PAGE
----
This is Calle Redondo Park, which is just off of Calle Redonda, as you can see from the signage above. I do not know how the City of Phoenix Park planners, mappers, namers and signers landed on ending the park name with a different vowel than the street name. It has to be in the bottom decile for park area--you can measure this odd little triangle of grass and mud in square feet. Or square decimeters. It's small. Some of the regulations listed on the sign are rather comical to contemplate. Use your imagination. You'll need a passel of permits to do anything fun, other than slice across it on your bicycle, if your definition of fun includes shootin', drinkin', listenin' to loud music, driving a motor vehicle, makin' a fire, or some combination of these. And you can forget about golfin'. It's right out.
The relevance of this mini-park to the blog (other than the beautiful green Bike Route sign) is that it represents a pleasant little shortcut on my commute, a refinement to my route which eliminates a clumsy acute-angle turn, stop sign, and associated traffic.
Refining the route is something I've been doing on a bike since I was a kid riding to school--always looking for a shorter, quicker, or more interesting way to get from A to B. It helps if you live in a town where people don't fence their yards. Of course, kids cutting across the yard on bikes is one of the main reasons people want to put up fences, I suppose. I cut out about three blocks from some of rides home as a teenager by connecting a cul-de-sac with another street, past a weeping willow tree. It's a spontaneous thing, hey look, I wonder if you can get through there, Mr. V probably won't mind too much. This kind of exploration ties you more closely to neighborhoods, I think, giving you a sense of time and place, of what is where, and who's doing what, that you don't get in driving in your car, at high speeds, on the freeway. It's a very valued, and often missed, sensation to me: as proprioception is to the body, so this sense of deeply knowing the place where you live and bike (or run, or walk, or lay in the grass watching the clouds go by). It's a connectedness to your surroundings, the places and sensations, the people, climate, geography, wildlife, architecture, changing of the seasons, the whole picture. It's the feeling of knowing which plants or trees will have berries or fruit you can grab on the way home, what time of the year, to stuff your face with. I think you have to feel the fog on your face, and have some of the local gravel ground into your knees, to really know the place. And knowing where the shortcuts are, even having a reliable intuition of where they probably will be, becomes part of the benefit of [insert word with a meaning like proprioception of place]. There was plenty of airborne moisture this morning to add data to that store in my brain. See the picture of Camelback Mountain in the mist, below.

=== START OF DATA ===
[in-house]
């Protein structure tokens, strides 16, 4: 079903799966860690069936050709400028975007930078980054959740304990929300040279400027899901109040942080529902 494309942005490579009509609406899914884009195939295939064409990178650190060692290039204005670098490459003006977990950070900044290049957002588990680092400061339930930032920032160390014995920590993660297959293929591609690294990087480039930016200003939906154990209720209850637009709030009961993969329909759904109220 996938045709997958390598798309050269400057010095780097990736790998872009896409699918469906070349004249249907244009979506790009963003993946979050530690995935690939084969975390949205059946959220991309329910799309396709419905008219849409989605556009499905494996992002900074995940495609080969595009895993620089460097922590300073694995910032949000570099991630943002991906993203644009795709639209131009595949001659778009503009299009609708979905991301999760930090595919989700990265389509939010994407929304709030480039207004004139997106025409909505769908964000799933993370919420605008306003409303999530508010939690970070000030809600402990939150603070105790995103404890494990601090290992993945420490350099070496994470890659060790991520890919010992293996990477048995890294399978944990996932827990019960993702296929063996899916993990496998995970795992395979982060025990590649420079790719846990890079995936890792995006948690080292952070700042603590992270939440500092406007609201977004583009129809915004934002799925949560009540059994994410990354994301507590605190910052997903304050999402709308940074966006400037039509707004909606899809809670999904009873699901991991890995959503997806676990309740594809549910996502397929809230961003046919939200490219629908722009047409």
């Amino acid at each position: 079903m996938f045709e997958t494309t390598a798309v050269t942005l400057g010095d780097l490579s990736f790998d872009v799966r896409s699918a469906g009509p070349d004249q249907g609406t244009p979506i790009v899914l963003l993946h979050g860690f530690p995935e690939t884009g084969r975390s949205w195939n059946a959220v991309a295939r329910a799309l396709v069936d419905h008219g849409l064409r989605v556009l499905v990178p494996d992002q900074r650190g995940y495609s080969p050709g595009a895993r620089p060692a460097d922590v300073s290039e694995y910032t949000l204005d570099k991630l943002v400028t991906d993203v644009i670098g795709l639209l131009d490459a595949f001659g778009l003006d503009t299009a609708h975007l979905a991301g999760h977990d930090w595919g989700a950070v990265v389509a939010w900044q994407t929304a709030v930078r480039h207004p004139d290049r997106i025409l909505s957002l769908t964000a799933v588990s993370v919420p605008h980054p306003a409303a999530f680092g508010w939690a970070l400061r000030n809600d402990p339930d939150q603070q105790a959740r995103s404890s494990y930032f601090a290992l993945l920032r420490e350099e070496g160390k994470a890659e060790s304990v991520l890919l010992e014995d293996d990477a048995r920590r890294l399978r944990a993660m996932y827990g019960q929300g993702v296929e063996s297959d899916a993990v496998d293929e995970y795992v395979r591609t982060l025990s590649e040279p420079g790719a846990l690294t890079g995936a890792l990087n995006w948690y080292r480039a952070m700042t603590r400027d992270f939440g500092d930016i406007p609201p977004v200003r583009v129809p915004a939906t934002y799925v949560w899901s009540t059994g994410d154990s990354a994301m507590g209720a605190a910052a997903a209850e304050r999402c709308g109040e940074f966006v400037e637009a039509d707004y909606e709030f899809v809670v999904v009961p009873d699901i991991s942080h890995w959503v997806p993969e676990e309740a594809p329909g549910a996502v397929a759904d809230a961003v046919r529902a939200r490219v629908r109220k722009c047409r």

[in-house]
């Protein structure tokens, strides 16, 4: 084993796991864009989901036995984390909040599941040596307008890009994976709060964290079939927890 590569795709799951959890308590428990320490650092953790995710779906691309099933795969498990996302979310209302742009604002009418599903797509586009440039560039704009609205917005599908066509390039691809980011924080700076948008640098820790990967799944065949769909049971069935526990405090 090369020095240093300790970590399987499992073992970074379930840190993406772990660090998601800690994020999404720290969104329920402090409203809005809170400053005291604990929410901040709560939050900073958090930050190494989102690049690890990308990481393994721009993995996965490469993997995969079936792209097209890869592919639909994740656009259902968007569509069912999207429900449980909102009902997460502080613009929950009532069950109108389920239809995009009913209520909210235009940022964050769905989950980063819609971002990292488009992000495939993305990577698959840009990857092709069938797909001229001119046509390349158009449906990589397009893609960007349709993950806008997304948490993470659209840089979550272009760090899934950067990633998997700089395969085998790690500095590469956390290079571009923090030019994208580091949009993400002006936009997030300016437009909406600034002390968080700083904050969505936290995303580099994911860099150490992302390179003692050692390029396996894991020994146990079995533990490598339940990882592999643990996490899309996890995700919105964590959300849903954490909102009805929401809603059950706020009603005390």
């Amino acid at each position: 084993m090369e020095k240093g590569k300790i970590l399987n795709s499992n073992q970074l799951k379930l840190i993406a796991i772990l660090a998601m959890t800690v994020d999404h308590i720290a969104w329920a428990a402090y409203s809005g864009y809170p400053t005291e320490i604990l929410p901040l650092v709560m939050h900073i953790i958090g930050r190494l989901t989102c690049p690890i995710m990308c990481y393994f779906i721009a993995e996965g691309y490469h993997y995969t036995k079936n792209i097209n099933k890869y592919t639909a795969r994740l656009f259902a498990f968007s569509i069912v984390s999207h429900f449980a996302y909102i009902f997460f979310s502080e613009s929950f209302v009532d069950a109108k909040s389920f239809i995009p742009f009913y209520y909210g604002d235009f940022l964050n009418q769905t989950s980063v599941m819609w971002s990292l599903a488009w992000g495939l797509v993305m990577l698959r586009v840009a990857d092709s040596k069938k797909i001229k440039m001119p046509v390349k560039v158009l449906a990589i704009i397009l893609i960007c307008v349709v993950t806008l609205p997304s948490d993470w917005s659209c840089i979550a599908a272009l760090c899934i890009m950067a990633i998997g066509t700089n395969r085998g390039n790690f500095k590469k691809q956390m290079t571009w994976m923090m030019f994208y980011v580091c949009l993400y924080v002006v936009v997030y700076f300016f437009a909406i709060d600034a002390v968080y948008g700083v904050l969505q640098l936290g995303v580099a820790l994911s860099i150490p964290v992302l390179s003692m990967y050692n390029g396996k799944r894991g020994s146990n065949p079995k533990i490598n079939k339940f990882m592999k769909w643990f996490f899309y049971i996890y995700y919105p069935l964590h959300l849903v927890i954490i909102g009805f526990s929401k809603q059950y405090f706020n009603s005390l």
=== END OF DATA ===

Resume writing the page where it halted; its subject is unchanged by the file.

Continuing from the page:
Prior to this post, Google returned no results in a search for "Calle Redondo Park" in quotes. So hello world, here's Calle Redondo Park in a search. One of my shortcuts. Where, if you have the right fistful of permits, you can do all kinds of fun stuff. Although you don't yet need a permit to ride through the mud on your two-wheeler. Get up. Go ride.